criticalvoices

On issues that matter …

Water Wars August 29, 2012

Filed under: Uncategorized — Srirekha @ 3:18 pm
Tags: , ,

At the World Water Week currently on (Aug 26-31) in Stockholm, beverage and snack food giant Pepsico has been awarded the 2012 Stockholm Industry Water Award in recognition of its innovative and outstanding water stewardship initiatives. A Pepsico communiqué released through PR Newswire states that the award honors the business sector’s contribution to sustainable water management, improved performance in production, and innovative approaches in water process technologies.

“This prestigious award is validation of our water conservation efforts,” said Indra Nooyi, Chairman and CEO of PepsiCo, on receiving the award. “Reducing our water usage drives cost reduction and reduces our overall environmental footprint, and so we’re innovating to make the most of every drop of water used.”

In recognizing PepsiCo’s water stewardship efforts, the Award jury cited its water management practices in its day-to-day operations in India: Direct seeding, an agronomic practice in paddy cultivation used in India. In that, rather than growing seedlings in a nursery, planting them, and then flooding farmers’ fields, direct seeding allows the seed to be planted directly into the ground, bypassing the nursery. This removes the need for flood irrigation, reducing water use  by as much as 30 percent.

To the cynic in me, the award to Pepsico comes as a no-brainer since the company happens to be one of the major corporate sponsors of the summit.

These initiatives, no doubt a statement of Pepsico’s corporate social responsibility, somehow fall short owing to the greater damage that is caused to local communities and the environment at large, by the world beverage industry.

An undergrad thesis on ‘Bottled Water’ cites World Bank estimates which peg the world bottled water market alone at $800 billion. The United States, the biggest market for bottled water and beverages, accounts of more than 30 billion bottled water bottles a year, according to the same researcher.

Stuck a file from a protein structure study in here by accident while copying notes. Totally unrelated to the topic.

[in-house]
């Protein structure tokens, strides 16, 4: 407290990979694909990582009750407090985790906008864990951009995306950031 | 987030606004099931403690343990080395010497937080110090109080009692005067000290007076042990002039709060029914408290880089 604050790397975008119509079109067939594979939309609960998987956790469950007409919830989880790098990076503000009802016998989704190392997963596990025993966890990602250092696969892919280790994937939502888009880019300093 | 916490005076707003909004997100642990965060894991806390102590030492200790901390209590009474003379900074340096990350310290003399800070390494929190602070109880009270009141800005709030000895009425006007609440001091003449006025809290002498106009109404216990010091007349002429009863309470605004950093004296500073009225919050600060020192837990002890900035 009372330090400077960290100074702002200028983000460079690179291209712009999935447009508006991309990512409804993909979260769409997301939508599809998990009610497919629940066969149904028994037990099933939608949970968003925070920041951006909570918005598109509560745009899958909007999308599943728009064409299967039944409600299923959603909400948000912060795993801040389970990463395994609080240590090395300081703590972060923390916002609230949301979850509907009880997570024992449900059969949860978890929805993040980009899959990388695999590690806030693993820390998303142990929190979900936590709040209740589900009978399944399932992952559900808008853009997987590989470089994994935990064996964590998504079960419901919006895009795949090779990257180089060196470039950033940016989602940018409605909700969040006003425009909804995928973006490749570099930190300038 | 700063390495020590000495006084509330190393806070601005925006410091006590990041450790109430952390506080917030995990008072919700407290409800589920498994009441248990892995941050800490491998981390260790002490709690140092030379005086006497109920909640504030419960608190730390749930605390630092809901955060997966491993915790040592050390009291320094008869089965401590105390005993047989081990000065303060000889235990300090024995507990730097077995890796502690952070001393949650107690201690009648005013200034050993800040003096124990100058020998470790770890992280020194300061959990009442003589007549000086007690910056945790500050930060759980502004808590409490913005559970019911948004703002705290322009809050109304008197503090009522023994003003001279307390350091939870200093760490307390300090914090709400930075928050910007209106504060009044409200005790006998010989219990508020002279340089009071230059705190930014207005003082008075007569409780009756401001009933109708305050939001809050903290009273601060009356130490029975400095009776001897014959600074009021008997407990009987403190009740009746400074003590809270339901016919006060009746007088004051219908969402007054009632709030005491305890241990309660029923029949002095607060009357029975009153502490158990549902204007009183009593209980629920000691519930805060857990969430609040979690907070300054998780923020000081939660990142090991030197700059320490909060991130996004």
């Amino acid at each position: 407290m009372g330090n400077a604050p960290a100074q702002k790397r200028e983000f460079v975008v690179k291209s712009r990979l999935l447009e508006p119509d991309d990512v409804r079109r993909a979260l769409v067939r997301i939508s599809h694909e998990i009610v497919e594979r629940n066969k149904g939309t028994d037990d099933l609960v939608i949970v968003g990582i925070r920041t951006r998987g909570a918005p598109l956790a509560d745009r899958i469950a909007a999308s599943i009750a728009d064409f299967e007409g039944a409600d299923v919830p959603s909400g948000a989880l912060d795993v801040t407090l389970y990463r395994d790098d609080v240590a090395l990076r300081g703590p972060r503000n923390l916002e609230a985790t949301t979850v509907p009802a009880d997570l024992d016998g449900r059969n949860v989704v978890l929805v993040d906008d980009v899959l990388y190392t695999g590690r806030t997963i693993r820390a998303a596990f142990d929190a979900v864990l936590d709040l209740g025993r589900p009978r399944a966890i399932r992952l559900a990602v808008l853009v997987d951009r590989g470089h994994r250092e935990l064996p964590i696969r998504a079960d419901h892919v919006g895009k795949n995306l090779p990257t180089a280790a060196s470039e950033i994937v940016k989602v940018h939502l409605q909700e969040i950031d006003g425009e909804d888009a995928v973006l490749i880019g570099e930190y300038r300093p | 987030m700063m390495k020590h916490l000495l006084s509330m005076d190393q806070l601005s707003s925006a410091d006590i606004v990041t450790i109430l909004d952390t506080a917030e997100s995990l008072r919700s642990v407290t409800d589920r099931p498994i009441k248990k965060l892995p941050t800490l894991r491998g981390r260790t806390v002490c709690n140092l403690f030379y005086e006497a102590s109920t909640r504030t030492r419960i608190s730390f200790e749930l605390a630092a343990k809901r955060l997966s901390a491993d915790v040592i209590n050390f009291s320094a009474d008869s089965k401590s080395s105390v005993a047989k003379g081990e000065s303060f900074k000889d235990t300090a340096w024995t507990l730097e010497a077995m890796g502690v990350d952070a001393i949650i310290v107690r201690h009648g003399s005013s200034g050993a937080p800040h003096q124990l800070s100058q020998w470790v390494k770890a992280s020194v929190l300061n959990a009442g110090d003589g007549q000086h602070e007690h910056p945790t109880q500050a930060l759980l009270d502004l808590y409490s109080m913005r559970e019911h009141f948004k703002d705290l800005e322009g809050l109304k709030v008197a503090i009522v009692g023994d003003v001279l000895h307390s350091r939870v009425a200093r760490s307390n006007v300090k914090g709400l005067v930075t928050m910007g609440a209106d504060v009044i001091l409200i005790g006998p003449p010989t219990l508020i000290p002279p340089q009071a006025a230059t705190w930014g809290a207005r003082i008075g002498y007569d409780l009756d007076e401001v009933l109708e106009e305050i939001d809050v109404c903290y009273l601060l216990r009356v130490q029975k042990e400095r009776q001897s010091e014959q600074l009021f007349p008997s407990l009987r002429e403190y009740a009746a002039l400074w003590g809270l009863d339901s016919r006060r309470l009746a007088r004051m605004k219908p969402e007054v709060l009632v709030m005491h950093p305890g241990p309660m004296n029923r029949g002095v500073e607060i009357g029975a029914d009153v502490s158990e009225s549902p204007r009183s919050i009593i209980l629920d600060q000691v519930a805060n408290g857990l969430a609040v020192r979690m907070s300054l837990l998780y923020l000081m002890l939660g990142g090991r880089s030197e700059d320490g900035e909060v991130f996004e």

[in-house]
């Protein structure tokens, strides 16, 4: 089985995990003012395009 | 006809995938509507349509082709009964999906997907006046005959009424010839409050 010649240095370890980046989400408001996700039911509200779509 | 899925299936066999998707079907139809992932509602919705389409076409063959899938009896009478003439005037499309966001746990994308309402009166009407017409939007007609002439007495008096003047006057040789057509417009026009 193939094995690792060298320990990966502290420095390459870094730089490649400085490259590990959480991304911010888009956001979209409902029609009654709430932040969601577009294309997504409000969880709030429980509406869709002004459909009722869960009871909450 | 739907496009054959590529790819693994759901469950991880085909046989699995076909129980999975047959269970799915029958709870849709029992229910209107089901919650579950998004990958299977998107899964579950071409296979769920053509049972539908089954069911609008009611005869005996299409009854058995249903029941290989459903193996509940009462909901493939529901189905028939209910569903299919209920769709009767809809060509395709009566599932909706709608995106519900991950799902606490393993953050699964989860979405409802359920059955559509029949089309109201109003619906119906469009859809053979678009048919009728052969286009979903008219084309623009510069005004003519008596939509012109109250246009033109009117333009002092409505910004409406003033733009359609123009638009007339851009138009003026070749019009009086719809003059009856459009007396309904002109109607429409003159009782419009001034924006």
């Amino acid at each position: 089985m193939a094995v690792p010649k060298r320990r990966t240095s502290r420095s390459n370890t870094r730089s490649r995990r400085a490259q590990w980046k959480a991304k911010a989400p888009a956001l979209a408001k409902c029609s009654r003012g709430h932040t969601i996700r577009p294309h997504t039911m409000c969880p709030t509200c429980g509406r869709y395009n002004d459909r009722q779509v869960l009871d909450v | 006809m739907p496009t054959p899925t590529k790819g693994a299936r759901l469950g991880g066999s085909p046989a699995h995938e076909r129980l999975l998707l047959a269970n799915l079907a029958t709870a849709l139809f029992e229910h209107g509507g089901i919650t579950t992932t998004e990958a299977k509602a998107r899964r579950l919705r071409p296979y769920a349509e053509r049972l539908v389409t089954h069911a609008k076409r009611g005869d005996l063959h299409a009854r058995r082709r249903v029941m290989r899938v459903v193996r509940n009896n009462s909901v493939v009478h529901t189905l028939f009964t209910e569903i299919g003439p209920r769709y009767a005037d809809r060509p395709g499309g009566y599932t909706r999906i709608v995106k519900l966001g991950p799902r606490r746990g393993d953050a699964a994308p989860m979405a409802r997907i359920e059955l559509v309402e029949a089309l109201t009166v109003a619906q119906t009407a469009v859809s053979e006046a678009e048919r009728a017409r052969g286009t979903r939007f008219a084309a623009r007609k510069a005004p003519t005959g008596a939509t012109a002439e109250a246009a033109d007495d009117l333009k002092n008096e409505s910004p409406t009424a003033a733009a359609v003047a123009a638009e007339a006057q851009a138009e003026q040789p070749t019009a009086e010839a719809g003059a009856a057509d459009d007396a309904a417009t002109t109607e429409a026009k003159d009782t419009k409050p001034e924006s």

Imagine then, the effect of such mammoth corporatization of water, on emerging economies like India where more and more people are aping Western lifestyles owing to mass media influence.

Imagine the implications of rampant water harvesting on groundwater reserves, especially in countries like India where water is already a scarce commodity.

Remember the widespread protests in India about a decade ago against Coca-Cola for causing pollution and depletion of ground water, particularly in Kerala? That is what commercial bottling of water will lead to – scarcity in vast geographic regions.

At the same World Water Week summit, a major issue of discussion was water scarcity and its effects on food security. According to a Yahoo! News blog, the Stockholm International Water Institute has said that there would not be enough water available on current croplands to produce food for the expected 9 billion population in 2050 if people follow food trends common to western nations.

The blogger cites scientists at the summit who offered vegetarianism as an option to combat world water shortage in future. That sure would be drastic for many, I’d bet.

If you thought the next big calamity on earth would be a nuclear war, you are wrong of course. It would be a water war preceded by food riots.

Governments in general and consumers in particular should therefore understand that long before reserves of precious commodities like the yellow metal (gold) and black gold (oil) get exhausted, the most basic necessity for human survival, blue gold (water) will get depleted, and believe me, then, the bottled water industry would be to blame.

{Aquafina logo courtesy: Pepsico website}

Srirekha Chakravarty

Advertisements
 

Leave a Reply

Fill in your details below or click an icon to log in:

WordPress.com Logo

You are commenting using your WordPress.com account. Log Out /  Change )

Google+ photo

You are commenting using your Google+ account. Log Out /  Change )

Twitter picture

You are commenting using your Twitter account. Log Out /  Change )

Facebook photo

You are commenting using your Facebook account. Log Out /  Change )

Connecting to %s